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Let’s Talk About Church Music

In my work as a liturgical music director and composer in the Catholic Church, I’ve heard many versions of the opinion, “This song is terrible!” How do we...

In my work as a liturgical music director and composer in the Catholic Church, I’ve heard many versions of the opinion, “This song is terrible!” How do we actually evaluate the quality of a song used at Mass? How might a music director select music that is “appropriate” for the Mass? I’ll be the first to say that there are songs and musical genres I like and those I don’t like.

Realizing this bias does, to a degree, affect my own music selections, I decided to find other methods besides aesthetic taste, then have conversations with people as to why I would or wouldn’t use a particular song at a liturgy. The stakes in such a dance are high: If a person of faith hears a music director speak poorly of a favorite song (one that could very well have affected the person’s faith life), there is a risk of alienation and exclusion, which runs contrary to the message of the Gospel.

So, if you find yourself ready to rant about a song, I invite you to consider grounding your argument in these three touchpoints instead.

  1. What are the lyrics communicating? If the song has original lyrics, does it make statements that perhaps fall outside of the Catholic tradition? For example, stating that we change the world by receiving communion is quite different from saying that we are empowered to change the world through grace found in the Eucharist. One of the trickiest ones I’ve encountered is seeing lyrics that talks about loving Jesus, but is ambiguous in communicating what kind of love that is. Ultimately, are the lyrics calling us into deeper communion with one another and with God? How?

  2. Does the music bring out deeper meaning of the lyrics? If the lyrics of a psalm speak of crying out to God with joy, and the music is a slow, dark chorale in a minor key, does that music help us enter more deeply into the lyrics? What about a lament in which the music is fast, syncopated, and exciting? If the Scripture readings for the liturgy are about the Holy Spirit and none of the songs used at that Mass mention the Spirit, how is the music helping us reflect on the Holy Spirit? Ultimately, does the music work with the liturgy’s sacred scripture in such a way that it calls us into deeper contemplation, prayer, and community?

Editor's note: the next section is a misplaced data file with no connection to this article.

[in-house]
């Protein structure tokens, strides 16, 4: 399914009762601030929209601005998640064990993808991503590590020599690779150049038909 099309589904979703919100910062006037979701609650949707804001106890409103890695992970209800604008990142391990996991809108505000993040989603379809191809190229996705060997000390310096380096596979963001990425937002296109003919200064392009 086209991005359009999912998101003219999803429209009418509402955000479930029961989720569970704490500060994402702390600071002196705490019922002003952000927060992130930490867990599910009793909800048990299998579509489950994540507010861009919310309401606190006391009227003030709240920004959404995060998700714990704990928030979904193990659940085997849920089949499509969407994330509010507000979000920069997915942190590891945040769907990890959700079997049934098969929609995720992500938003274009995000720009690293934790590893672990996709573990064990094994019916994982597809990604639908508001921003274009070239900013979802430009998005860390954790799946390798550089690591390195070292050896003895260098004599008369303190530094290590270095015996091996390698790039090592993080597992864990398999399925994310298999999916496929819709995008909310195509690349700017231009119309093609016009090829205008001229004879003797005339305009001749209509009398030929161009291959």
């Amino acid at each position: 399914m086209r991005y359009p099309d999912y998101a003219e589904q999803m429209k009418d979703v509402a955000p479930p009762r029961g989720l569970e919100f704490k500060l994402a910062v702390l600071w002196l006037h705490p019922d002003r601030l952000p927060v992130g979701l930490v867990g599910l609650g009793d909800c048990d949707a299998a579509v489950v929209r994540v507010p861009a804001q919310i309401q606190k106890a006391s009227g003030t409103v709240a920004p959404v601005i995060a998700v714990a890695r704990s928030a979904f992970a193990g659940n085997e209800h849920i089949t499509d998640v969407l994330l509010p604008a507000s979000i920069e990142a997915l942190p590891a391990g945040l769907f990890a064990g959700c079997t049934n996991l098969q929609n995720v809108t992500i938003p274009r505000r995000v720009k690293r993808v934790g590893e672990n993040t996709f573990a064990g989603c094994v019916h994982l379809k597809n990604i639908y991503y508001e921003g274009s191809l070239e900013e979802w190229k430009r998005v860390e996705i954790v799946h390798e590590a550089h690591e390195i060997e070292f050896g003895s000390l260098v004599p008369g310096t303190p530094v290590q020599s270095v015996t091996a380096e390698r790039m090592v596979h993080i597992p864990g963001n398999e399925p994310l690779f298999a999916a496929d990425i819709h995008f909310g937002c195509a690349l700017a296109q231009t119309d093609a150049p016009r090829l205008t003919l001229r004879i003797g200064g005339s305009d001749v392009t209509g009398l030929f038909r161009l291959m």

3. Is the harmonic structure of the song faithful to the tradition from where it comes? This one is a bit more technical. If a song is written using Western harmonic tradition (e.g., most American and European music), there are well-defined rules of harmonic progression, voice part leading, counterpoint, and arrangement that master composers such as Bach and Beethoven used. While rules are broken all the time in composition (and oftentimes to good effect), composers that understand the music theory and make modifications with deep purpose tend to have the best results. If someone is simply unaware of the rules and doesn’t follow them, there is a higher risk of creating a song that doesn’t quite work structurally.

Of course, there are more considerations to contemplate. Hopefully, the three I introduced can begin to help focus personal reflections and conversations around liturgical music from, “I can’t stand this song!” to “Let’s talk about how this song moves us (or doesn’t move us) to be greater disciples of love.”

Illuminate, music, religion

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